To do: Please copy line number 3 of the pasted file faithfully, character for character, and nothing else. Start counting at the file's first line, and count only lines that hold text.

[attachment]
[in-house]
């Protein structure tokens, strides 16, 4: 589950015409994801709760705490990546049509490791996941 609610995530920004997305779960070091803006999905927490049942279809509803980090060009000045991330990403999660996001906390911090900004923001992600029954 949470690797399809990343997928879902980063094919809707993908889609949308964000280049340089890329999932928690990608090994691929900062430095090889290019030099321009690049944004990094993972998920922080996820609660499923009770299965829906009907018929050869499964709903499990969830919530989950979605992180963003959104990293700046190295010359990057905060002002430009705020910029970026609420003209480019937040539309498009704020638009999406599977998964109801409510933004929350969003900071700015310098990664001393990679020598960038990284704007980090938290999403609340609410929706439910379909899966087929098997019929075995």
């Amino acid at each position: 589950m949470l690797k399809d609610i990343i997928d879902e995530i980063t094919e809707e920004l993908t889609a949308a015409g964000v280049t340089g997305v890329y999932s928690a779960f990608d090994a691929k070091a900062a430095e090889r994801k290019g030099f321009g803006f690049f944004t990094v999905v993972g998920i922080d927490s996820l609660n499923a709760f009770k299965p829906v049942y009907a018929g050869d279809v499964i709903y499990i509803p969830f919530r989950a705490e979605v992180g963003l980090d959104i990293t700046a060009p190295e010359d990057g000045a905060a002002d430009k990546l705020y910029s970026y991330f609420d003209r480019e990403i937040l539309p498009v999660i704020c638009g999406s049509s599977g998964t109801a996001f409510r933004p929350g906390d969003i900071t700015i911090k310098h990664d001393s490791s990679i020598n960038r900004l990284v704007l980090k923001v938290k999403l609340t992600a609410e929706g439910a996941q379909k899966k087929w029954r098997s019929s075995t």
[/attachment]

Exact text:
């Amino acid at each position: 589950m949470l690797k399809d609610i990343i997928d879902e995530i980063t094919e809707e920004l993908t889609a949308a015409g964000v280049t340089g997305v890329y999932s928690a779960f990608d090994a691929k070091a900062a430095e090889r994801k290019g030099f321009g803006f690049f944004t990094v999905v993972g998920i922080d927490s996820l609660n499923a709760f009770k299965p829906v049942y009907a018929g050869d279809v499964i709903y499990i509803p969830f919530r989950a705490e979605v992180g963003l980090d959104i990293t700046a060009p190295e010359d990057g000045a905060a002002d430009k990546l705020y910029s970026y991330f609420d003209r480019e990403i937040l539309p498009v999660i704020c638009g999406s049509s599977g998964t109801a996001f409510r933004p929350g906390d969003i900071t700015i911090k310098h990664d001393s490791s990679i020598n960038r900004l990284v704007l980090k923001v938290k999403l609340t992600a609410e929706g439910a996941q379909k899966k087929w029954r098997s019929s075995t």